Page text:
The Silicon Valley firm has several high-profile backers including Google.
But one expert said hackers might still be able to work round the defence.
However, Ron Austin – a senior lecturer on computer security at Birmingham City University – said that it would probably take them longer than previously.
Shape says the “look and feel” of the sites that use its tech remains unchanged to legitimate visitors.
It adds that several companies have already trialled its product, including Citigroup bank and the ticket seller StubHub.
Shape describes its product as a being a “botwall” – a reference to it being a barrier against automated software tools known as bots that recognise and exploit vulnerabilities in a site’s code.
These can be used for malicious purposes, such as carrying out DDoS (distributed denial of service) attacks – forcing a website server to crash by flooding it with traffic – or to hijack a site, allowing the hacker to modify its contents, steal private details and spread malware.
Many products try to prevent such breaches by identifying bots by their signatures – the name they use when registering themselves – and the internet and email addresses they send data to.
Hackers have tried to counter detection by using a technique called “real-time polymorphism” – making their bots rewrite their own code every time they infect a new machine to make them harder to recognise.
Shape says its product reverses this advantage.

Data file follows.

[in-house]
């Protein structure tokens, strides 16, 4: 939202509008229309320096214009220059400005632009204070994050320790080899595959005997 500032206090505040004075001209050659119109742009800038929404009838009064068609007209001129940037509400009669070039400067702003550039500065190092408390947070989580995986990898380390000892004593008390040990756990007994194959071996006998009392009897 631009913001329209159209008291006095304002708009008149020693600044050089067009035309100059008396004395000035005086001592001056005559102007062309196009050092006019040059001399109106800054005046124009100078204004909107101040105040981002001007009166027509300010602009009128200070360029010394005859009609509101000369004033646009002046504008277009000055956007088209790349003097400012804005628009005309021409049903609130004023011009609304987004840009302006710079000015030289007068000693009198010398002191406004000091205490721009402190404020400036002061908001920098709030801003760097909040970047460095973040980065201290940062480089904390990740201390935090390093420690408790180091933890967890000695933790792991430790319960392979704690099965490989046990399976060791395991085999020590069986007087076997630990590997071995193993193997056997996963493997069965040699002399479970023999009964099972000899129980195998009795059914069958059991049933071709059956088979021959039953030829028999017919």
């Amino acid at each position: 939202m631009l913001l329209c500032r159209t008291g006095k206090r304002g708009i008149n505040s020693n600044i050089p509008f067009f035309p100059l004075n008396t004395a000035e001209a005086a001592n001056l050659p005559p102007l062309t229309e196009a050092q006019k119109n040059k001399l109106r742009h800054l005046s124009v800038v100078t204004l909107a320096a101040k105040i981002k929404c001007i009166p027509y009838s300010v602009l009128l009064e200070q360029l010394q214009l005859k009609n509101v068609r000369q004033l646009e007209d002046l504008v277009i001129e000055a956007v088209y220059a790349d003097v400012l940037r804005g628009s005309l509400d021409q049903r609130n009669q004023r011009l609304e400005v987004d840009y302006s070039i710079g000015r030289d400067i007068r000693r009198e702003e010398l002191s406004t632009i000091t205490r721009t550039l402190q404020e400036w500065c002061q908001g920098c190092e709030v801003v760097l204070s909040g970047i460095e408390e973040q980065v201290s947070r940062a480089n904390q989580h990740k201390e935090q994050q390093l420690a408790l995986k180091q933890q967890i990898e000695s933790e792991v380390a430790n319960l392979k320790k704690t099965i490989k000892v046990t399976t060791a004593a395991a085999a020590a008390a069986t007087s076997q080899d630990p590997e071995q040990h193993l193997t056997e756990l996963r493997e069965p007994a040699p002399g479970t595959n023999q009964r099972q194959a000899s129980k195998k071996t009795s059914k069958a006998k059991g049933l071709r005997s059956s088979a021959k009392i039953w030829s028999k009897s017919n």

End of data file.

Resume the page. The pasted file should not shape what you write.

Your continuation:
“The website looks and feels exactly the same to legitimate users, but the underlying site code is different on every page view,” wrote the firm’s founder, Sumit Agarwal, on its blog.
“Ultimately, the ShapeShifter aims to stop non-human visitors from executing large-scale automated attacks. This may help break the economics of breaches like the one Target experienced in late 2013, by eliminating the monetisation path.
“Without automated scripts, many of today’s attacks cease to be economically viable.”
Shape had raised $26m (£15.7m) from investors ahead of its product’s launch.
- Google Ventures, the search firm’s venture capital fund
- Google chairman Eric Schmidt’s personal investment company TomorrowVentures
- Kleiner Perkins Caufield & Byers, an early investor in Amazon and Facebook
- Enrique Salem, the former chief executive of security firm Symantec
One security expert from the University of Oxford’s Internet Institute said the innovation sounded promising.
“It’s an interesting additional tool for making it harder for attackers to break into systems, and one that can’t be trivially circumvented by attackers changing their behaviour,” Dr Ian Brown told the BBC.
But Ron Austin added that given enough time, a dedicated hacker should still be able to achieve their goal.
“The caveat to this approach would be looking for parts of the polymorphic code within the software that does not change,” he explained.
“This would then give the attacker a point of reference into the system and possibly allow a new attack to be created. This is difficult and would take time as the attacker would have to monitor the software.”